Tesla’s solar ambitions are in deep trouble according to reports. Solar cells designed to replace roofing shingles are reportedly not working out well for the company, with the majority of solar cells being exported overseas. The company is facing fresh scrutiny about its factory in Buffalo, New York, and the promises it made to the state to employ a certain number of workers at the facility.
A recent report from Reuters claims that the “great majority” of solar cells produced by electric car manufacturer Tesla in its upstate New York facility are being sold overseas instead of being installed as “Solar Roof” panels on homes across the U.S., as the company originally intended. The Reuters report claims that figures relating to the sale of Tesla’s solar panels reveal that the company’s purchase of SolarCity in 2016 for $2.6 billion may have been a bad move for Elon Musk’s car company.
The report from Reuters states:
Tesla has only sporadically purchased solar cells produced by its partner in the factory, Panasonic Corp, according to a Buffalo solar factory employee speaking on condition of anonymity. The rest are going largely to foreign buyers, according to a Panasonic letter to U.S. Customs officials reviewed by Reuters.
When the two firms announced the partnership in 2016, the companies said they would collaborate on cell and module production and Tesla would make a long-term commitment to buy the cells from Panasonic. Cells are components that convert the sun’s light into electricity; they are combined to make solar panels.
Tesla planned to use them in its Solar Roof, a system meant to look like normal roof tiles. Tesla Chief Executive Elon Musk billed the product as a cornerstone of the strategy behind the acquisition – selling a low-carbon lifestyle to eco-conscious consumers who could use the power from their Solar Roof to charge their Tesla electric vehicle.
But the company has installed them on just a handful of rooftops nationwide so far after production line troubles and a gutting of Tesla’s solar sales team.
Reuters notes that Tesla CEO Elon Musk previously referred to the purchase of Solar City as a “no brainer,” a move which he may now be regretting:
Tesla declined to comment on the company’s purchases of cells from Panasonic and would not provide figures for Solar Roof installations. But a company official said in an email “the number of solar roofs you cite in the story is low and unrepresentative as we are actively installing the Solar Roof in eight states currently.”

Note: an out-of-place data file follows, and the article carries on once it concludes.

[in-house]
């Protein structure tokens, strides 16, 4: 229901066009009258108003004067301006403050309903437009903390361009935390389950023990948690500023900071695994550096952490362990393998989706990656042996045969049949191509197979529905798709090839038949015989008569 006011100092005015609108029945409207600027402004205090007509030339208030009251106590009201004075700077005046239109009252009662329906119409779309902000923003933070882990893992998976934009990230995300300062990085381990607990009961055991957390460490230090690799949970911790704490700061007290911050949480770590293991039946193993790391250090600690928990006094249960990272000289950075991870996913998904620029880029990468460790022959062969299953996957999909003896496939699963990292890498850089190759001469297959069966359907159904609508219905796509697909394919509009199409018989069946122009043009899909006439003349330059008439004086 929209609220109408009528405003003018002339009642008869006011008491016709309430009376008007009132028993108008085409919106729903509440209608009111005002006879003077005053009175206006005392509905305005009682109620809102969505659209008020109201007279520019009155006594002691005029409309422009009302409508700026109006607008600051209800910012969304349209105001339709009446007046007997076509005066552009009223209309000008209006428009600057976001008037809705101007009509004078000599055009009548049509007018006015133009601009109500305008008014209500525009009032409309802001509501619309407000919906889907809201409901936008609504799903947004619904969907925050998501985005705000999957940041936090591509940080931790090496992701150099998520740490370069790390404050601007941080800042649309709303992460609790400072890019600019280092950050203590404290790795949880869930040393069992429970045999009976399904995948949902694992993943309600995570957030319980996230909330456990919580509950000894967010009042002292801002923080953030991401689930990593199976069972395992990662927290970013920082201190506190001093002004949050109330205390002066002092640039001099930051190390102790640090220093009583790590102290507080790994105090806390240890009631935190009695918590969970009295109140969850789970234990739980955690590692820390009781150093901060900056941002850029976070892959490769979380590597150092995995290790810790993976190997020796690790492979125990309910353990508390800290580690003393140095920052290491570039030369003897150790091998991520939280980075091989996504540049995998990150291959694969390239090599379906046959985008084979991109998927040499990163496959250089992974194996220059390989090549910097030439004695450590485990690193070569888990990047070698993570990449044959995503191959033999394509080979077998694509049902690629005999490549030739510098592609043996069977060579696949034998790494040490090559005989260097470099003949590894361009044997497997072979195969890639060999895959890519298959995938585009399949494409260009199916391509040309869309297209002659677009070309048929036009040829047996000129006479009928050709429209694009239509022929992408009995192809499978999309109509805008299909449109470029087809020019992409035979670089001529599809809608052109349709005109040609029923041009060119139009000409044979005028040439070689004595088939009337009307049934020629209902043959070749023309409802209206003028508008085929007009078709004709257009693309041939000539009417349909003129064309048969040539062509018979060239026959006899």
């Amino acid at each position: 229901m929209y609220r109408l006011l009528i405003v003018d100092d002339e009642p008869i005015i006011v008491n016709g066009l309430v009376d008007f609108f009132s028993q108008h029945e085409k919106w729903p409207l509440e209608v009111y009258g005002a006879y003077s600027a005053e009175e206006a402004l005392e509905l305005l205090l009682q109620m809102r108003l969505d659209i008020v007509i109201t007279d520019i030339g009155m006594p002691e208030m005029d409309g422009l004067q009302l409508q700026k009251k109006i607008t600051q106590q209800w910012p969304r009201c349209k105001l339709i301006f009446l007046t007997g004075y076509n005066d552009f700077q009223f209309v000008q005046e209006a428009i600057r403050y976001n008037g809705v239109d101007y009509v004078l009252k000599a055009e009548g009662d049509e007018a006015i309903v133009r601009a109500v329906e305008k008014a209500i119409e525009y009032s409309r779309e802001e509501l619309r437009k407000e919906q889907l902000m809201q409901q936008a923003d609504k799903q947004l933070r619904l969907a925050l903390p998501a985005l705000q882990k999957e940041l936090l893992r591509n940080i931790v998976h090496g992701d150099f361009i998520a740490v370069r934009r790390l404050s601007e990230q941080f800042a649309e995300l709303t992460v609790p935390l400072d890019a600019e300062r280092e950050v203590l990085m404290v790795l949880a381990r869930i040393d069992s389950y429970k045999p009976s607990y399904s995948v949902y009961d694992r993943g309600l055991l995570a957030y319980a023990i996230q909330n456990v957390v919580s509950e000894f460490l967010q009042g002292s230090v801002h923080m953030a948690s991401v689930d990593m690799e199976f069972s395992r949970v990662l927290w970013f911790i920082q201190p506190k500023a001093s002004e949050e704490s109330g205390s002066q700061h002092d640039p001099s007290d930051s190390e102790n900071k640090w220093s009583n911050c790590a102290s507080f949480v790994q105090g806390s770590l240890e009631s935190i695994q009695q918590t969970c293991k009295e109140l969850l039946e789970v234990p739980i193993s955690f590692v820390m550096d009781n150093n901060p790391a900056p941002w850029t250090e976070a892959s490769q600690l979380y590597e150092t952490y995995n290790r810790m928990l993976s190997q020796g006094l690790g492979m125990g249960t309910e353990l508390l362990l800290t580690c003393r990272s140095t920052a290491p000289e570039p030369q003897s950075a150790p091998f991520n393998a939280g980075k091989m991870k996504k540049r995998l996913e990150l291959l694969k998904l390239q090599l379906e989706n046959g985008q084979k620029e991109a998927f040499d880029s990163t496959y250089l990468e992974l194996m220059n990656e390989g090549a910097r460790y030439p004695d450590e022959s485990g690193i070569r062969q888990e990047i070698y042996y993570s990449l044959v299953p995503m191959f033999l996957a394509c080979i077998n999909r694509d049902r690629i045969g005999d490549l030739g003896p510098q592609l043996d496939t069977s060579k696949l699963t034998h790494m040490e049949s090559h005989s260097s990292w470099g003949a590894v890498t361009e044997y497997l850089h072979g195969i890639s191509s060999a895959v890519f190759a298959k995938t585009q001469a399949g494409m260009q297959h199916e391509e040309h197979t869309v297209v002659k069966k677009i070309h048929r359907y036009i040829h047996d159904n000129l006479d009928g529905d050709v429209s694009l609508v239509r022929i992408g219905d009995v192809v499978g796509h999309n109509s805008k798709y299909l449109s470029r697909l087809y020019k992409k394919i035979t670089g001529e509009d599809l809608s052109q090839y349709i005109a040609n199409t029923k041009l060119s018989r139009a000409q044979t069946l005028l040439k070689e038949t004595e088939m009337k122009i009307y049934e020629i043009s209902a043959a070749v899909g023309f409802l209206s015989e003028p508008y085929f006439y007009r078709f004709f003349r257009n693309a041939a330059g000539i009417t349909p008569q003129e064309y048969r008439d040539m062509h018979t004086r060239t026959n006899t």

The situation raises new questions about the viability of cash-strapped Tesla’s solar business. Musk once called the deal a “no brainer” – but some investors panned it as a bailout of an affiliated firm at the expense of Tesla shareholders. Before the merger, Musk had served as chairman of SolarCity’s board of directors, and his cousin, Lyndon Rive, was the company’s CEO.
It also appears that Tesla’s relationship with Panasonic — which it shares a Buffalo, New York, production plant with — is no longer as close as it previously appeared to be. Additionally, the company is facing questions from the state about agreements it made to employ workers at the facility:
“We have two of the leading clean energy companies in the world in Buffalo at the RiverBend facility,” Pamm Lent, spokeswoman for Empire State Development, said in a statement. “Tesla produces their innovative solar roof tiles largely for development and testing with the goal of full scale launch in the future. Panasonic is now the largest producer and employer at RiverBend with a customer base independent of Tesla.”
Today, the companies operate separately at the Buffalo factory, according to one current and one former Panasonic employee.
“Everybody wants Tesla to succeed,” the employee said, “but we are operating completely independently from them right now.”
Read the full report from Reuters here.